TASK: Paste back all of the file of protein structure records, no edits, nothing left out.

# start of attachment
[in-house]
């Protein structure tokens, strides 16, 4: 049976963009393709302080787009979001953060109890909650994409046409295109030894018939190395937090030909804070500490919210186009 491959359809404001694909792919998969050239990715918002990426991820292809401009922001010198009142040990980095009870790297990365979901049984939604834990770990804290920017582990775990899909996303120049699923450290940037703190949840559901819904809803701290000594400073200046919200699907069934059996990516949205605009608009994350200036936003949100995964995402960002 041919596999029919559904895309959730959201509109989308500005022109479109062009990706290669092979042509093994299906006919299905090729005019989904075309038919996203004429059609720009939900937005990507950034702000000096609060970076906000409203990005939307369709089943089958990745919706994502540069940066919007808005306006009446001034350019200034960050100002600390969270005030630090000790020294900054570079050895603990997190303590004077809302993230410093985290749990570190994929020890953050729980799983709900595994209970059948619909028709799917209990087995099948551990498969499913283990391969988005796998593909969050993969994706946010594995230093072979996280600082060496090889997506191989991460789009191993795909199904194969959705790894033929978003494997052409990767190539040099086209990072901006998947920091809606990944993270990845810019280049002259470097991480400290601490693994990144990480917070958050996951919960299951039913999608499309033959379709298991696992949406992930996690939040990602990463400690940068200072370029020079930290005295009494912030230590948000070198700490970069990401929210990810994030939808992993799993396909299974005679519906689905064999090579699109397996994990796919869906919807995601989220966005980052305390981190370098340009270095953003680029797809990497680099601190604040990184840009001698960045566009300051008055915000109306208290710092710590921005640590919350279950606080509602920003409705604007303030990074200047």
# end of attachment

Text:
[in-house]
């Protein structure tokens, strides 16, 4: 049976963009393709302080787009979001953060109890909650994409046409295109030894018939190395937090030909804070500490919210186009 491959359809404001694909792919998969050239990715918002990426991820292809401009922001010198009142040990980095009870790297990365979901049984939604834990770990804290920017582990775990899909996303120049699923450290940037703190949840559901819904809803701290000594400073200046919200699907069934059996990516949205605009608009994350200036936003949100995964995402960002 041919596999029919559904895309959730959201509109989308500005022109479109062009990706290669092979042509093994299906006919299905090729005019989904075309038919996203004429059609720009939900937005990507950034702000000096609060970076906000409203990005939307369709089943089958990745919706994502540069940066919007808005306006009446001034350019200034960050100002600390969270005030630090000790020294900054570079050895603990997190303590004077809302993230410093985290749990570190994929020890953050729980799983709900595994209970059948619909028709799917209990087995099948551990498969499913283990391969988005796998593909969050993969994706946010594995230093072979996280600082060496090889997506191989991460789009191993795909199904194969959705790894033929978003494997052409990767190539040099086209990072901006998947920091809606990944993270990845810019280049002259470097991480400290601490693994990144990480917070958050996951919960299951039913999608499309033959379709298991696992949406992930996690939040990602990463400690940068200072370029020079930290005295009494912030230590948000070198700490970069990401929210990810994030939808992993799993396909299974005679519906689905064999090579699109397996994990796919869906919807995601989220966005980052305390981190370098340009270095953003680029797809990497680099601190604040990184840009001698960045566009300051008055915000109306208290710092710590921005640590919350279950606080509602920003409705604007303030990074200047």